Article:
“I lost a 40-acre block of Valencias in 1990 from frost damage to the trees,” he recalled. He does not expect tree damage now, although he is concerned about 300 acres of young trees he just planted in the Dinuba area where he has been running water 24/7 since the frost hit.
“Unfortunately, we do not have wind machines up there yet. Hopefully, they will be okay. They hardened like the older trees from the cold we had this winter before the arctic air hit.”
When Hills inspects a block for damage, he’ll slice open as many as 40 pieces of fruit, noting the location of each piece. The closer to wine machines or other frost protection measures, the more likely the fruit will be good. He looks for signs of fruit becoming mush next to the rind.
He hasn’t harvested the 50 percent of his lemons he knows he has lost. Normally he would drop that crop on the ground or sell for juice. Lemon juice prices are not worth harvesting the lemons. He, had planned on hedging lemons after harvest, therefore, he will drop the fruit when he hedges.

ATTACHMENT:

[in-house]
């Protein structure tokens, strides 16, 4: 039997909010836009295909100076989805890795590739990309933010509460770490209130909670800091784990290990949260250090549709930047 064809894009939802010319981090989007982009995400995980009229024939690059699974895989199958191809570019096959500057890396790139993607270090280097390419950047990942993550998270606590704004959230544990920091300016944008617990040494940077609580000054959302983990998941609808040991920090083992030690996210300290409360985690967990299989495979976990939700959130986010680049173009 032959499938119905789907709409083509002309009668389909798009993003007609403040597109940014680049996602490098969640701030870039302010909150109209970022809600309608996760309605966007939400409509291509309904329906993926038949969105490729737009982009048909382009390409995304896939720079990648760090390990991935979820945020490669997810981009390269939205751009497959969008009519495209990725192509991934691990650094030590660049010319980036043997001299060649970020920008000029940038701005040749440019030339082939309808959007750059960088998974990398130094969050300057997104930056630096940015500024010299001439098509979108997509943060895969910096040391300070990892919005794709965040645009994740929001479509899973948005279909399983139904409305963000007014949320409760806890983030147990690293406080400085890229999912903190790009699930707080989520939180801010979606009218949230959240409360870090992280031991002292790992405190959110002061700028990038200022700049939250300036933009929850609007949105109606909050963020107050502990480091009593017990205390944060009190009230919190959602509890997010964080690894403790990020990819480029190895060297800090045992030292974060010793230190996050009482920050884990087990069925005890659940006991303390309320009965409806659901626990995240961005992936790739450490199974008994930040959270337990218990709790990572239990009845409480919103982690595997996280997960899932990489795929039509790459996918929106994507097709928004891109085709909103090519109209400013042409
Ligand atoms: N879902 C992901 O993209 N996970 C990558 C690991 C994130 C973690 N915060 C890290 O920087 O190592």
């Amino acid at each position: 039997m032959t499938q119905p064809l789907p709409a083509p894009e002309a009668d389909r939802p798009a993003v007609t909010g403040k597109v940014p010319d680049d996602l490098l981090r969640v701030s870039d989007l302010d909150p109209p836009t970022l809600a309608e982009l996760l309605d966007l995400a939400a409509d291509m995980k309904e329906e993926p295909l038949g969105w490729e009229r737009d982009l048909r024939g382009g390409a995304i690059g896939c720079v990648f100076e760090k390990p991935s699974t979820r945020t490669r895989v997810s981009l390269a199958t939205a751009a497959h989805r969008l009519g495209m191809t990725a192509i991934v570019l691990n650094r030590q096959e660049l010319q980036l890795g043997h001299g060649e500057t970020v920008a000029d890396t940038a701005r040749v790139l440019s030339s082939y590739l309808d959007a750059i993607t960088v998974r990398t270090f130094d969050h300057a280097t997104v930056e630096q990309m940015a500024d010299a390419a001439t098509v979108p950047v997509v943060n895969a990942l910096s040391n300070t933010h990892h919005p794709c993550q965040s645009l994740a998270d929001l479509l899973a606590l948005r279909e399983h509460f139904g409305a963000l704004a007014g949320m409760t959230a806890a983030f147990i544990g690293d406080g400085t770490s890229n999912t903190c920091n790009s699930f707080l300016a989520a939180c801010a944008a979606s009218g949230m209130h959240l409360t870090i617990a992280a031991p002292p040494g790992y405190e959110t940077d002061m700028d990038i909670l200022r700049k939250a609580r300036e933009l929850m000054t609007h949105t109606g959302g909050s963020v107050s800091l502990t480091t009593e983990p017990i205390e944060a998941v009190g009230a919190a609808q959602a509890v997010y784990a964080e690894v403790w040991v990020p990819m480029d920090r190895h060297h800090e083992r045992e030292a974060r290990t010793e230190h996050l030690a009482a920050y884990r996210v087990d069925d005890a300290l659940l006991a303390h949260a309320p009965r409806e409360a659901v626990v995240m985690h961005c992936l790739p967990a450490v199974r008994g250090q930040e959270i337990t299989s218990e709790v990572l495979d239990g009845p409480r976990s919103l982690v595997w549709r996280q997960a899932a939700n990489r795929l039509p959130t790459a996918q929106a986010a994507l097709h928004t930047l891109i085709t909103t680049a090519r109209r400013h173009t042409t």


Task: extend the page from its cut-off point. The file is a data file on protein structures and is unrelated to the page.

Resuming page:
He knows he will have to hire crews to drop damaged oranges or harvest for juice. It costs about $25 per bin to harvest good fruit. “We started checking on prices to take off damaged fruit and they are quoting $23 to $24 per bin,” He figures tangelos are averaging 40 bins per acre; navels 45 to 50 bins. This is not covered by insurance.
It will be a week or more after the last frost before Hill will make decisions on harvesting for juice or for fresh market. Neither he nor most of his peers are in a hurry.
“It is critical that we do not pick bad fruit and put it on the market. That hurt us after the 1998 freeze. It took the industry a long time to regain consumer confidence,” he added. Some of that fruit slipped into the market accidentally by not waiting long enough for damage to show up. Other damaged fruit made it to market by greedy packinghouses looking to capitalize on a high priced market.